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Career

How Economic Freedom Helps Women Achieve Equality

By Julia Song·· 5 min read
How Economic Freedom Helps Women Achieve Equality

Modern women feel as if they just can't catch up with men in the business world. So in a free-market country, what's the strongest force actually contributing to women’s independence and equality?

Women face various gender-specific challenges when it comes to joining the workforce and thriving financially on their own. A market that allows women to develop themselves to become skilled professionals and to have a flexible work schedule is exactly what we need.

Making a Choice

Many of us choose to have children, and it shouldn’t be a choice of whether we become mothers or career women. We should be able to have fulfilling careers while caring for our young, as long as the market is willing to adapt to that. In a free country, the market demands good conditions for workers, and many consumers prefer brands that are conscientious about how they treat their employees. The employees, too, have the freedom to search for work elsewhere if they want. Having that ability to negotiate is key for women’s empowerment.

Daycare can often be expensive, especially if you have more than one child. The business hours of such facilities don't always match work schedules, which adds stress and frustration to mothers. If the children are newborns, there's an expectation that women will go up to a few months without work to take care of their baby. 

We should be able to have fulfilling careers while caring for our young, as long as the market is willing to adapt to that.

In a perfect world, we would work like robots. But we’re humans, and the burden of stress can affect our capacity to do work, which could trigger termination of employment and financial hardships. Companies need to adapt to the employment market and consumer market by ensuring they have a reputation for fairness with their employees, which trickles down to consumer approval rates, more sales, and better positioning of their brand.

Job Market Evolving with Working Women

Among the flexibilities women are afforded, there are the options to work from home, extended work leave, flexible hours, etc. All this can only exist in a consumer-driven market. In contrast, in a market that's focused solely on manufacturing and selling goods without fair competition, companies have no incentive to treat employees fairly or well; therefore, you become simply a number, overworked and mistreated until you can be replaced by the next person.

Economic freedom is the greatest equalizer for women.

This is the reality of many women who work in Socialist societies in which the government determines how much of the workforce and the market should behave. In China, many women have their jobs picked for them by the government, and they have no say in what career they would like to pursue. Survival and self-preservation become their top concern. Leading a healthy life as a woman is only possible in a society that rejects these ideals.

Entrepreneurship Requires Freedom

Another tool of empowerment for women is the ability to create their own business. Around the world, many women have started small businesses, and are seen by lenders as reliable and hard-working customers. By owning their own business, there's a lot of potential for women to determine their work schedule, their income, and their lifestyle.  In a free market, entrepreneurship is incentivized, and the roadblocks to creating and operating your business are lessened to ensure that the process is user-friendly and fast. This supports the creation of jobs and the economic thriving of society, essentially lifting many out of poverty.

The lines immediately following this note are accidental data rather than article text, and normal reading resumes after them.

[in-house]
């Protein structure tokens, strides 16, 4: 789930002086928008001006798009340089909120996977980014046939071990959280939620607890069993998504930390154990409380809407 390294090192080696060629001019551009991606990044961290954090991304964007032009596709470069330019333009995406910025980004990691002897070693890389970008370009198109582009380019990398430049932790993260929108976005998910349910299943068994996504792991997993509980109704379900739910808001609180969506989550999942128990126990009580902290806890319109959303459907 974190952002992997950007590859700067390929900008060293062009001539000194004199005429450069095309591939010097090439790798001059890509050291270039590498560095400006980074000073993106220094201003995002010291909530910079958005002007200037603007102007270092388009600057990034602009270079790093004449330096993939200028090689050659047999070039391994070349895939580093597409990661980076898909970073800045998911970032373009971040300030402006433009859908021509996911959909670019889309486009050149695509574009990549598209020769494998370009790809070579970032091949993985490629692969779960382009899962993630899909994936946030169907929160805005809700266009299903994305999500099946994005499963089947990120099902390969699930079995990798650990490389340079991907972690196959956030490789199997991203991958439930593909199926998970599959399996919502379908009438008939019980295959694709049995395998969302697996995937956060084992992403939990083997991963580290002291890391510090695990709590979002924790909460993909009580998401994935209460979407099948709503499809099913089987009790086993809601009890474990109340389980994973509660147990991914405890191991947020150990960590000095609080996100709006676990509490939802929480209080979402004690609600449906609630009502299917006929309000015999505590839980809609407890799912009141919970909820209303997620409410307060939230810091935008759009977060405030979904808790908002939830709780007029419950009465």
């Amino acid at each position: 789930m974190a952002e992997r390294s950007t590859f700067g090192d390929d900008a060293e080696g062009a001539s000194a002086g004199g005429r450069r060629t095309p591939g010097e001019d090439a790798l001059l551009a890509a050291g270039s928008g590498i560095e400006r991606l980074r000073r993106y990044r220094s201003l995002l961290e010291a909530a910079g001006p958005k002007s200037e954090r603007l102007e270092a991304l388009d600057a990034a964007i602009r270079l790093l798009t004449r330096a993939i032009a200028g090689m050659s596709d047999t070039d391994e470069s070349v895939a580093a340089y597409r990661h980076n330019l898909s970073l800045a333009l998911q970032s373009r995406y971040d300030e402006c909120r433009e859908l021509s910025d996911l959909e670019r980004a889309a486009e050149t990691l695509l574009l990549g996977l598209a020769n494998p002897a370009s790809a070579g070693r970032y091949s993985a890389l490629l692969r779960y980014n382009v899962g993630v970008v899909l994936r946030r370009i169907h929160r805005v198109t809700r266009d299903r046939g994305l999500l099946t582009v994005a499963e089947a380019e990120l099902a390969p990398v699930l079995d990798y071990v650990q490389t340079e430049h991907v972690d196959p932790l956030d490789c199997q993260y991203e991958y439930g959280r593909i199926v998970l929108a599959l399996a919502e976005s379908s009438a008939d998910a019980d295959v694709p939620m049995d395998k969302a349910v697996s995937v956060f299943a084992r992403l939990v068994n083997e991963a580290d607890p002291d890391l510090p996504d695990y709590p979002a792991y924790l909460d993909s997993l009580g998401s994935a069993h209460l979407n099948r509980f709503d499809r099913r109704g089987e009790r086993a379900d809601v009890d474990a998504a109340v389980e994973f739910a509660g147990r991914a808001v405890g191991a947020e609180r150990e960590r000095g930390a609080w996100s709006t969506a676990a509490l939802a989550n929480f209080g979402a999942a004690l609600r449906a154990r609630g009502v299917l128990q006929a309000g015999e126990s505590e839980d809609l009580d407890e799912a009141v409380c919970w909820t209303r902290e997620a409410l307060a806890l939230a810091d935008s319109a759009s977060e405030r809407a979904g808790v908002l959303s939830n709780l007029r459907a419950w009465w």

In Socialist societies, in which the government is the main actor at play, you can expect high levels of bureaucracy and taxation, which even European countries can’t escape from. The amount of taxes those businesses are forced to pay makes it very difficult for small businesses that must retain cash flow to survive.

The laws in a Socialist country surrounding the creation of new companies are also not clear, and often present a challenge for those who are not educated in law. Having to pay a lawyer to translate all of the legal verbiage can be expensive and expose the client to liability from many sources, including the possibility of being defrauded by their legal counsel, accounting department, and government officials.

By owning their own business, there's a lot of potential for women to determine their work schedule, income, and lifestyle.

Socialist work laws are not moved by the skill of the worker or the ability of the worker to negotiate. Rather, they're moved by bureaucratic government requirements that take the choice away from the employer and the employee. Work laws tend to be overreaching by focusing on unions, extreme work benefits, and many taxes that involve the hiring and keeping of each worker. As such, starting a business under these conditions becomes challenging to say the least.

Economic freedom is the greatest equalizer for women. In a world where everyone is trying to survive and make a living for themselves, giving women the leverage to be able to have their personal lives while contributing to the workforce the best they can and for as long as they can ensures that women are productive, companies have a positive brand image, and consumers feel comfortable supporting those businesses.

Closing Thoughts

A society that prevents women from having the freedom to pursue their professional or entrepreneurial life is anti-woman. Economic persecutions ensure that we will never get ahead. The free market may not be perfect, but at least women are free to decide. As freedom is all that women have fought for, for many years, we must not give it up.

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